Fracture Risk Factors in Older Adults. Due to the physiologic changes of aging as well as common comorbidities, older adults are at high risk for fractures. Difficulties with gait, vision, and proprioception (due to neuropathy or medications) contribute to falls.
A comminuted fracture occurs when a bone is broken into several parts. It is usually the result of a high-impact injury to the bone such as a fall, accident, or other trauma. People with osteoporosis may be more susceptible to this type of fracture because their bones are so fragile.
Comminuted fracture is characterized by the breaking of a bone into several small pieces and is the result of high velocity injuries, such as car accidents, falls from a height, or high-energy injuries with tissue loss caused by fragments from explosive devices on the battlefields.
The risk of fracture due to poor bones increases with age, and this is further enhanced by osteoporosis. Genetics also plays a role in an individual’s risk of fracture. Those of us with parents who had a hip fracture have an increased risk of fracture.
A comminuted (kah-muh-NOOT-ed) fracture is a type of broken bone. The bone is broken into more than two pieces.
Comminuted fracture – The bone is broken into pieces, which may require surgery for complete healing. Greenstick fracture – The bone cracks but doesn’t break all the way through — like what happens when you try to break a green stick of wood.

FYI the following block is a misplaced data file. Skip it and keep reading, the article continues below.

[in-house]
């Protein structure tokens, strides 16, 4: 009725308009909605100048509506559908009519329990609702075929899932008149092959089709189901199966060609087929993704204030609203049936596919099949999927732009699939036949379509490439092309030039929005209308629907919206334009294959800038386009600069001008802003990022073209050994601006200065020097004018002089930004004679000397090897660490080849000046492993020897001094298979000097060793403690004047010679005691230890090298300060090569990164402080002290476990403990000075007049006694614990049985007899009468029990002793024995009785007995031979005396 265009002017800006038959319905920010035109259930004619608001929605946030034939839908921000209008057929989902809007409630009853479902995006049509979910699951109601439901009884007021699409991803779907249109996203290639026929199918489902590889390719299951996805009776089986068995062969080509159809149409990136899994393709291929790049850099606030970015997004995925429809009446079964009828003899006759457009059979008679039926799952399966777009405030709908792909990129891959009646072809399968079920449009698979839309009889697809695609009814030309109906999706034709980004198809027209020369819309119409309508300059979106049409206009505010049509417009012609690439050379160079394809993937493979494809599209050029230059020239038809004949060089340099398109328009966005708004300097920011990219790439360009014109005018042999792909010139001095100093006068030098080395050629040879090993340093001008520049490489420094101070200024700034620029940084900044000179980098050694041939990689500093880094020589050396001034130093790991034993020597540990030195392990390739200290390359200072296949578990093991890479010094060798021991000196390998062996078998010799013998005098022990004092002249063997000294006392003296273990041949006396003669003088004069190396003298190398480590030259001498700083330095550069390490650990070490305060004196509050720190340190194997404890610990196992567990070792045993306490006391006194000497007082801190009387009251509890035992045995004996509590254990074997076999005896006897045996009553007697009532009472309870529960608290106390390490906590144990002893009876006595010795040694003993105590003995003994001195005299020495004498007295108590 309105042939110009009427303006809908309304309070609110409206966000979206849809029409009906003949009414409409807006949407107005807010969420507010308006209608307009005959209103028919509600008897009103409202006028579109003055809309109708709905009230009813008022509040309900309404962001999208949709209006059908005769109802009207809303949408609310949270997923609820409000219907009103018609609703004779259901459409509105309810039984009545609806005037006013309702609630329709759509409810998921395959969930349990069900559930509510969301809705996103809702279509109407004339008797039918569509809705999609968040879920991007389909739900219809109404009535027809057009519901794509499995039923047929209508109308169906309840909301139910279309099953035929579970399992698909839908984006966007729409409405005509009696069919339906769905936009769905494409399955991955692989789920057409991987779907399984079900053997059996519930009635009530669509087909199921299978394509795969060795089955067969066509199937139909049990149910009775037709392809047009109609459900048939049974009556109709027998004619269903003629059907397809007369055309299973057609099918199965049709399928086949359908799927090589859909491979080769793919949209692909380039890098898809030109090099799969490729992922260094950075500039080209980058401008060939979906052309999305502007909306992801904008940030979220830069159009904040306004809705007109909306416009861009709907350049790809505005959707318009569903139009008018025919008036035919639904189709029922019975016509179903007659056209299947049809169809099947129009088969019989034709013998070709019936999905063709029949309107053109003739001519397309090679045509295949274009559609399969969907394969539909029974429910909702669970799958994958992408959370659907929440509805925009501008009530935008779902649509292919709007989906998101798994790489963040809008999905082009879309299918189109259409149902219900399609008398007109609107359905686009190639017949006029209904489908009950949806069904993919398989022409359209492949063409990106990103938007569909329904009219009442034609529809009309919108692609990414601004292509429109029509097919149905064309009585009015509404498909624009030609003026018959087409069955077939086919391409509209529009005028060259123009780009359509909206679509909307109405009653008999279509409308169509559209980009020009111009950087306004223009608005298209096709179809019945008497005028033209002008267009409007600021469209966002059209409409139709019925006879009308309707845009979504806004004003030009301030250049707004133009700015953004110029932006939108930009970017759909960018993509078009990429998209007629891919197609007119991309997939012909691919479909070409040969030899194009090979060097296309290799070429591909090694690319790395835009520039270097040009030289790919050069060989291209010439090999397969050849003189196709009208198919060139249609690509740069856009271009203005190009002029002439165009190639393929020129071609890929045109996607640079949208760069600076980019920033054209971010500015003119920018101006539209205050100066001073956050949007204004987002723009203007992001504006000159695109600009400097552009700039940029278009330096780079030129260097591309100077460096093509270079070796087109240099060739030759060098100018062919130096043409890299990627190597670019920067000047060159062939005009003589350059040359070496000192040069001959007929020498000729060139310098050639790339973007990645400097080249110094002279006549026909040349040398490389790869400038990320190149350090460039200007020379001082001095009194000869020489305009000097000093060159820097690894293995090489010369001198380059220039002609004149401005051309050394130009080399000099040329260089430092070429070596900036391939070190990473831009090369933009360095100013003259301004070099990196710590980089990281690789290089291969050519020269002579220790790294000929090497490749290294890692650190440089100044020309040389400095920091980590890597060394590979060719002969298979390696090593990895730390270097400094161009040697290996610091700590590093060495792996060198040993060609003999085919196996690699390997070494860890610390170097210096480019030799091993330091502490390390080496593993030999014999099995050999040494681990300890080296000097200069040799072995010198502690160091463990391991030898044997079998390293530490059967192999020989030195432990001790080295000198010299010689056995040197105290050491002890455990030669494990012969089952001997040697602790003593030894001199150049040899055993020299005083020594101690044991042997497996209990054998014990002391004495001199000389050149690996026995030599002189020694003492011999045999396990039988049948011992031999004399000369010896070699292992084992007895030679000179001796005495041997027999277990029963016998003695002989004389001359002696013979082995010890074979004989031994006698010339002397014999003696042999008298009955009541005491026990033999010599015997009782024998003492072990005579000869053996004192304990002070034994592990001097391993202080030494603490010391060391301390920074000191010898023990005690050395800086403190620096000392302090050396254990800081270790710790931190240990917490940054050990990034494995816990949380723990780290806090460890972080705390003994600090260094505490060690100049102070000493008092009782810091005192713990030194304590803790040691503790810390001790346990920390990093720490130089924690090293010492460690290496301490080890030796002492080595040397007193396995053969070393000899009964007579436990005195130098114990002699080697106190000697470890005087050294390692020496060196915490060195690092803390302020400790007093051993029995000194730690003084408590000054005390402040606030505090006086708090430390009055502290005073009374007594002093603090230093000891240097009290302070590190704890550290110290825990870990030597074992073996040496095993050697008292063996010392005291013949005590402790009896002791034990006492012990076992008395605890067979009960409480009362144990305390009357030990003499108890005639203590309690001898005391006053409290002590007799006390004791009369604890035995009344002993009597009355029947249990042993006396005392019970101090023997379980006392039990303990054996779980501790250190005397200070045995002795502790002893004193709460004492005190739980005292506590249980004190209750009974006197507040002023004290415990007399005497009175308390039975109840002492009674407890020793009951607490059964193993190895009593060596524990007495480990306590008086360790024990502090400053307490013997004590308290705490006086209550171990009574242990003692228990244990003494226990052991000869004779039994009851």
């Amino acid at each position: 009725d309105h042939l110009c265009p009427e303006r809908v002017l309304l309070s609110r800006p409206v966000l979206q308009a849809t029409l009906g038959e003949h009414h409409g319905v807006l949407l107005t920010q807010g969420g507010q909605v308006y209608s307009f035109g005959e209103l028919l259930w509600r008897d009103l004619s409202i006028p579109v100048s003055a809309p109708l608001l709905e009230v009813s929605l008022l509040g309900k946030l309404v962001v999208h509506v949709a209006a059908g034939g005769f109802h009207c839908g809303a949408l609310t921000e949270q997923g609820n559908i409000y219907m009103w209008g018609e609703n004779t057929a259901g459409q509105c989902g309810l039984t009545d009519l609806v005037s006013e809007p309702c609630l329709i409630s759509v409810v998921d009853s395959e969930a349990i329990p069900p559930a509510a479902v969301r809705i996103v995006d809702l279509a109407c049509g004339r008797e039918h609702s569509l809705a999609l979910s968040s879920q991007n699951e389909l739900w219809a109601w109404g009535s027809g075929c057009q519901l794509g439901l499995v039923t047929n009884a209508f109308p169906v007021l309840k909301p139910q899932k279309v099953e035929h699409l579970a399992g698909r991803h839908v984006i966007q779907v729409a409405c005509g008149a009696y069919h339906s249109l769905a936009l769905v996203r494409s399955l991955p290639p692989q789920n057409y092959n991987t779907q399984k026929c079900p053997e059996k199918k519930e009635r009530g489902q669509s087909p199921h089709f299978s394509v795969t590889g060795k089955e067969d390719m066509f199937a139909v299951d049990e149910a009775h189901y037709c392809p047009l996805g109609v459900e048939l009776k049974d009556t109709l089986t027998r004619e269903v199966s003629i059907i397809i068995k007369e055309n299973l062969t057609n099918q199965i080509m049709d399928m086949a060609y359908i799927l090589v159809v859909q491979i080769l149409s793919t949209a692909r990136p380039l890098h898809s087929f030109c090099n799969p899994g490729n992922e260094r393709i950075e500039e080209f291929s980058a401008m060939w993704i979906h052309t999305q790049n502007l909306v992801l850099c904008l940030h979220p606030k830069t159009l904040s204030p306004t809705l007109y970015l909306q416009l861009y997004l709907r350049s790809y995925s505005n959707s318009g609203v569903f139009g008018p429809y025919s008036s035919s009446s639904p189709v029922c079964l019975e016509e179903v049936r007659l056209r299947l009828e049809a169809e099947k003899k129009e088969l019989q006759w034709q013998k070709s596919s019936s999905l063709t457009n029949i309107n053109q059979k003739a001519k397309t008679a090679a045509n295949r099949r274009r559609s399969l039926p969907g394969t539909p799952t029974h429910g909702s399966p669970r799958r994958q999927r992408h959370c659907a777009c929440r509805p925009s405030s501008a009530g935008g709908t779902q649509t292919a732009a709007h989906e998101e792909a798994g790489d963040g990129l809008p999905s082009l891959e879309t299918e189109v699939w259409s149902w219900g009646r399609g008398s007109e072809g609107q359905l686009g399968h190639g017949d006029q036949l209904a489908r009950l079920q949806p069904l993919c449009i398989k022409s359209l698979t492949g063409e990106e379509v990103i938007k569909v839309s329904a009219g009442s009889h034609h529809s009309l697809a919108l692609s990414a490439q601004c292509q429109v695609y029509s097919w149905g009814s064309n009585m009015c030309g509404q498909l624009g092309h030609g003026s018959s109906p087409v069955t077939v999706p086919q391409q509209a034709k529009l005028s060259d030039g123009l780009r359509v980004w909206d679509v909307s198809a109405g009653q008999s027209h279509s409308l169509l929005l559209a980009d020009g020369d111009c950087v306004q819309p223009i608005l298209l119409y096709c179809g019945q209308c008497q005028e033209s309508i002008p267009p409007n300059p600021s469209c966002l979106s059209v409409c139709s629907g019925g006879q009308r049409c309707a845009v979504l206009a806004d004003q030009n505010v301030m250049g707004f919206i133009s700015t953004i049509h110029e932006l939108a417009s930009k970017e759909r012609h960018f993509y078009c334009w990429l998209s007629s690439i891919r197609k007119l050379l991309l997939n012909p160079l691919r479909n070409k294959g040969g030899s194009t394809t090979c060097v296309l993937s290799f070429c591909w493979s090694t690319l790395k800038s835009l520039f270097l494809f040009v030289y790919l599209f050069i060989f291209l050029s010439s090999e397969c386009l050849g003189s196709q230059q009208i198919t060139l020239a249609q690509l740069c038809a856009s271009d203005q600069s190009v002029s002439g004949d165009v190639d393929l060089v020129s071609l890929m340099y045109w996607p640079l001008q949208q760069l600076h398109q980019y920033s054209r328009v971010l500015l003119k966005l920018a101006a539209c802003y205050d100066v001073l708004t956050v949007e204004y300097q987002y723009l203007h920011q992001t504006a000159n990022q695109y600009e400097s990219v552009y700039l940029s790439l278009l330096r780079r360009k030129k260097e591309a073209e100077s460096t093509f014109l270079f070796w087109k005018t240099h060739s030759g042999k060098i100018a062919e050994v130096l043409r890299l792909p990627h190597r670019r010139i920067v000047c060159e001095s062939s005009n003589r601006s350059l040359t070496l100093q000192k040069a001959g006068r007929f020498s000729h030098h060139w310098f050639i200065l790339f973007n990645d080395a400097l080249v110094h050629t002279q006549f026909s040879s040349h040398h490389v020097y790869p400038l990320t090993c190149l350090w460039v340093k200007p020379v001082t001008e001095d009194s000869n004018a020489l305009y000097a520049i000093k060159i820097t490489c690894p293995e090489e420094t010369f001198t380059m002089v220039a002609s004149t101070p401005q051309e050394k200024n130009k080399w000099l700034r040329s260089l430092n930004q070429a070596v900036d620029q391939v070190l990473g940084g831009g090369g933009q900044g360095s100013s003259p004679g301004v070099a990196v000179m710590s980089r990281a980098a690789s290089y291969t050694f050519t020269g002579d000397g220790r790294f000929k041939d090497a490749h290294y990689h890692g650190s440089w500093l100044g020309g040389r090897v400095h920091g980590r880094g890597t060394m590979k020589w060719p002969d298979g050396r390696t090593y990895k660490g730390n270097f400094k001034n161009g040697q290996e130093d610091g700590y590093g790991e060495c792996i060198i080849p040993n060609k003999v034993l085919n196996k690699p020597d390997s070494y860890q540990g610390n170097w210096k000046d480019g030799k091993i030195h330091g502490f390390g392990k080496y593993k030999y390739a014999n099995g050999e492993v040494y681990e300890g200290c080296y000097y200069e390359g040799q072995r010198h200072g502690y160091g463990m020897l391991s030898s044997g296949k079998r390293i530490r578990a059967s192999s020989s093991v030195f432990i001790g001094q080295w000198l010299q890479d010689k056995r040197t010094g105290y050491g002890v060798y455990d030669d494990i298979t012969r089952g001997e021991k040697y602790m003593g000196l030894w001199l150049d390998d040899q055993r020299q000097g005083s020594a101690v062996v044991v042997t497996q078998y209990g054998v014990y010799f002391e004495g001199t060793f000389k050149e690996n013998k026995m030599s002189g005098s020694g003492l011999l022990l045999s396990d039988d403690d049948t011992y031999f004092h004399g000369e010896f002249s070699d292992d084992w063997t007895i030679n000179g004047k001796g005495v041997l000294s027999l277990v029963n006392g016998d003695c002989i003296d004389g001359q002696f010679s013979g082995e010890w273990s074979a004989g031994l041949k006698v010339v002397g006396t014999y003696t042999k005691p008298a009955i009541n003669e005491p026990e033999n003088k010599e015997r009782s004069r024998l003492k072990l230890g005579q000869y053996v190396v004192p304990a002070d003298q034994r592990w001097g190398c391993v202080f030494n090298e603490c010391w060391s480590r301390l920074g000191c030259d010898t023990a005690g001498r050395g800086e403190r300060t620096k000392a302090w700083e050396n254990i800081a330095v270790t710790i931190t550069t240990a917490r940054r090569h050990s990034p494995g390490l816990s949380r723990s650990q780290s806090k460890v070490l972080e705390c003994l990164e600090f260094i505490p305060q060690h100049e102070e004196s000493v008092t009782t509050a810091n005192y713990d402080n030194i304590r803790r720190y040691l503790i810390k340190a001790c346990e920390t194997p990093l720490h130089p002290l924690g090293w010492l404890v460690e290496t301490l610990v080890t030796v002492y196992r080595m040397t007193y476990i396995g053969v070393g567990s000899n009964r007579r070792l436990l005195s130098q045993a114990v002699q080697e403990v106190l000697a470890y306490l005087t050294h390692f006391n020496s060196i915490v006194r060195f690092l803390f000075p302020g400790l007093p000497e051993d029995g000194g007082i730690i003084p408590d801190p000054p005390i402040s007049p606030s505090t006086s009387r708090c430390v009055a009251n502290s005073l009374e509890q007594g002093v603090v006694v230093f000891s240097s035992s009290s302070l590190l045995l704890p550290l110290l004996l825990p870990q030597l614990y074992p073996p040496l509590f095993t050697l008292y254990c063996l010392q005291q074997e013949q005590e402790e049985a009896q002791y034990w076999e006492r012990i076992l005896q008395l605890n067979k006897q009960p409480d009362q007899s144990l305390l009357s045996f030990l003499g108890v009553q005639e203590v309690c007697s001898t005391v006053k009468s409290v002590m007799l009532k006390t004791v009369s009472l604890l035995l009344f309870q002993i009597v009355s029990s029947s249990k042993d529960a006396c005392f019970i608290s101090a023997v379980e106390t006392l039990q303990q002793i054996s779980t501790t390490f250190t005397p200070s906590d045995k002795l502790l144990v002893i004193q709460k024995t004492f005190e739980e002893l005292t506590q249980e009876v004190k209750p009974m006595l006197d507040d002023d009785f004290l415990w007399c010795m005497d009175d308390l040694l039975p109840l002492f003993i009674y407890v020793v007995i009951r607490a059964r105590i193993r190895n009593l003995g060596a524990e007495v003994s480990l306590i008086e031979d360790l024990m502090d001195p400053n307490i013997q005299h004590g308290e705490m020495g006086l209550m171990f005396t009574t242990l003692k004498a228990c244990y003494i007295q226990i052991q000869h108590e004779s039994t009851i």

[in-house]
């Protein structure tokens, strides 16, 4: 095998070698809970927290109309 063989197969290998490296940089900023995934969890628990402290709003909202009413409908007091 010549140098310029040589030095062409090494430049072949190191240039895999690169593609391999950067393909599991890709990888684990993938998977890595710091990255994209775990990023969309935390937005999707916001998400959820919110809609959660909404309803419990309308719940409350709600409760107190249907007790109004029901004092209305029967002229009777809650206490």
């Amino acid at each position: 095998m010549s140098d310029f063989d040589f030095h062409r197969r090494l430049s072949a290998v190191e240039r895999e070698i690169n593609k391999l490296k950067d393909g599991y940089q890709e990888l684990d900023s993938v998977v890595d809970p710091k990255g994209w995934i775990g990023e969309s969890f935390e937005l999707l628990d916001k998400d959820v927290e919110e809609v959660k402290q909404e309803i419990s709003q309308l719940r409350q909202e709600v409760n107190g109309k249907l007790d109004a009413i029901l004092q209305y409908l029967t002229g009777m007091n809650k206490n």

A comminuted fracture is a break or splinter of the bone into more than two fragments. Since considerable force and energy is required to fragment bone, fractures of this degree occur after high-impact trauma such as in vehicular accidents.
The length of time it takes for your fracture to heal depends on the severity of the break and the area of the body affected. Recovery time can vary from a couple of weeks to several months.
Medical Definition of comminuted: being a fracture in which the bone is splintered or crushed into numerous pieces a comminuted elbow fracture.
The most common fractures in older adults are vertebral fracture from compression or trauma, followed by hip and distal radius fractures.
Steps to prevent fragile bones
You might need to have surgery if you have a comminuted fracture. This will help put your broken bones back into place. Sometimes your doctor will use metal rods or pins, called internal or external fixation, to hold your bone fragments together while they heal. These might go inside or outside of your body.
Here are 10 of the worst bone fractures you could get.
A comminuted fracture is usually diagnosed through an x-ray, which can help the doctor locate the specific location of the breaks. The x-ray will also allow the doctor to examine the severity of the injury and make the proper plans for treatment.